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Full text of "The Loom Of Language"

The Latin Legacy                   341
The negative value of ne in the combinations in this list infected its
bedfellows, which lost their original meaning and are now used only
as negative particles. Two of them, mie and goutte, eventually disap-
peared Two others, pas and point, have survived By the sixteenth
century it was the rule to use one of them in any negative statement.
To-day the most common form is ne-pas, and ne-point is only for
emphasis. If ne is accompanied by another negative such as personne
(nobody), nen (nothing), or jamais (never), the latter replace pas or
point> eg il ne me visite jamais (he never looks me up) In popular
French the process has gone further. While in Old French the pas was
more often omitted than not, you now hear French people drop the
emasculated ne and s&yj'aime pas ga (I don't like it), or zl dort pas (he
doesn't sleep) The French particle ne also keeps company with que and
guere in a sense which does not imply negation When que replaces pas, it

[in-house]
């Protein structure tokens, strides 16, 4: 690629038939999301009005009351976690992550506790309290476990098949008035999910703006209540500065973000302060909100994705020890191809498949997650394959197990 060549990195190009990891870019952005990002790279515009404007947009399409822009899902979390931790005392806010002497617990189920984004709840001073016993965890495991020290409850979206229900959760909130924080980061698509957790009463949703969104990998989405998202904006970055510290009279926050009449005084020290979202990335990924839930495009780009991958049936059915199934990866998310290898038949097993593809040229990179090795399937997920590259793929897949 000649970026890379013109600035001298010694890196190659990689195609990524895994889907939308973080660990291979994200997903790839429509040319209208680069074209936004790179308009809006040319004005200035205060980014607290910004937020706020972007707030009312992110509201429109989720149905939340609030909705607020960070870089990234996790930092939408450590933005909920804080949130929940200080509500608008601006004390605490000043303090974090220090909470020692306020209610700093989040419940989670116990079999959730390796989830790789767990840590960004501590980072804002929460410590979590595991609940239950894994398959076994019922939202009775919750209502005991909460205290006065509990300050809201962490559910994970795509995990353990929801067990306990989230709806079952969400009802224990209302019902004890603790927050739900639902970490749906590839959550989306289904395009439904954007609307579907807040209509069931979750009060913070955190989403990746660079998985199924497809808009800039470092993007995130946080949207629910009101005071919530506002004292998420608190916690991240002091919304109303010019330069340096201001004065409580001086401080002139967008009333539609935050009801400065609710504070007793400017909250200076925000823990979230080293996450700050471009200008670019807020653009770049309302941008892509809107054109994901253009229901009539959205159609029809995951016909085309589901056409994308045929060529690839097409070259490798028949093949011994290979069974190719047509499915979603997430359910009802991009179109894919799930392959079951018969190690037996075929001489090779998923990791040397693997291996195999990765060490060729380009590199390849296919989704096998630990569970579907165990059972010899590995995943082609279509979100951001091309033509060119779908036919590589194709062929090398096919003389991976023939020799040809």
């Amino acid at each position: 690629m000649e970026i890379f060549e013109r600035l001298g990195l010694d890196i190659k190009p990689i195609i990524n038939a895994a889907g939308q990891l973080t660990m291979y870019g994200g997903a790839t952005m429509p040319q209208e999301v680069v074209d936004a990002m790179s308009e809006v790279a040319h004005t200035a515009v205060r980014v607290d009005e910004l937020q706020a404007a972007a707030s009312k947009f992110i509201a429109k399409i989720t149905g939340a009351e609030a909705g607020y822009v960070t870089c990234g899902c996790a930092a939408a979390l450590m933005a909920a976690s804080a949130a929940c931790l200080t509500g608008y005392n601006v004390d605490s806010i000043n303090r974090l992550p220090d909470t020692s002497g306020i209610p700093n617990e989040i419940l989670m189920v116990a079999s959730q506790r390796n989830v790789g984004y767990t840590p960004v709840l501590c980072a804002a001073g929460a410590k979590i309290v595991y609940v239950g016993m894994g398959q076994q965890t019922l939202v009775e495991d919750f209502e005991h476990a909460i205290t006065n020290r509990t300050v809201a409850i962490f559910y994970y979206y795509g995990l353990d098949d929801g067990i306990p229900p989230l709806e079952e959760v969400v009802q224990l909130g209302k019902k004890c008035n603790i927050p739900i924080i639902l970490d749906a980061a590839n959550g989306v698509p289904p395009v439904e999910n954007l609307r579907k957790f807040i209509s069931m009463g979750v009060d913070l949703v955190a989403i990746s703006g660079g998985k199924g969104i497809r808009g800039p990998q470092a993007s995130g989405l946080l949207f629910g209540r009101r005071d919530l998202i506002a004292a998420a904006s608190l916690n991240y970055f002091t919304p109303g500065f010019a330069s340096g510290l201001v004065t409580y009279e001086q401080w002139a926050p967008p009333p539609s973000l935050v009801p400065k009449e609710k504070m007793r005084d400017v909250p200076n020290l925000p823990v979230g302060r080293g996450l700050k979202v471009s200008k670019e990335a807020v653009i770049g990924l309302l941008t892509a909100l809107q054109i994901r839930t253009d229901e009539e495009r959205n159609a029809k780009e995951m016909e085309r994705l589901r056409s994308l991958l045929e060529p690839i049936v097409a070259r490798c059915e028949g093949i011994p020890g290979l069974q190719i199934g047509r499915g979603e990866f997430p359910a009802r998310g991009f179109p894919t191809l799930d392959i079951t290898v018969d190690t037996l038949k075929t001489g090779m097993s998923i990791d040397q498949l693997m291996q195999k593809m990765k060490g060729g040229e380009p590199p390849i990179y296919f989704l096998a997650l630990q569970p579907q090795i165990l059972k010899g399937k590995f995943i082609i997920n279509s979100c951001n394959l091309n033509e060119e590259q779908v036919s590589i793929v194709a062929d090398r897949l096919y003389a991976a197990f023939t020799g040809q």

signifies only, e g. je rfai que deux sous (I have only a penny) When
guere takes its place, it means scarcely, e g je ne la connais guere (I hardly
know her) Corresponding to the French ne . que for only we have the
Italian non , .. die.
If we recall the wide range of only in English (p 274) this construction
should not puzzle us As an adverb only, or its equivalent merely, involves
a qualified negative It implies 720 more (and no less) than, no "better than
or not . . with the exception Thus a Frenchman says zl rfa qu'un oeil
(he has no more than one eye, he has only one eye) cxje ne bots qu'aux
repas (I don't drink except at meals, I only drink at meals) This
adverbial use of only in Romance as in Teutonic (p. 274) languages is
quite distinct from that of the adjectival only meaning sole, solitary,
single, alone, or unique For only as adjective we have seul(e) or less
common, unique in French, solo or umco in Italian (Spanish solo or
School-book knowledge of Latin does not always help us to link up
a Romance word with its Latin forerunner As a living language, Latin
had a large stock of words which classical authors never used. Where
they would write equus for horse, iter for journey, os for mouth, ignis
for fire, comedere for eat, a citizen of the Empire would say caballus
(French cheval, Spanish cdballo, Italian cavallo), viaticum (French
voyage, Spanish vtaje, Italian viaggio], buca (French bouche, Spanish
boca, Italian bocca); focus (French feu, Spanish fuego, Italian fuoco),
manducare^ lit to chew (French manger, Italian mangiare) In the
school-books the Latin woid for house is domus, which was the name
for the house of the well-to-do. Beside it Latin had casa, which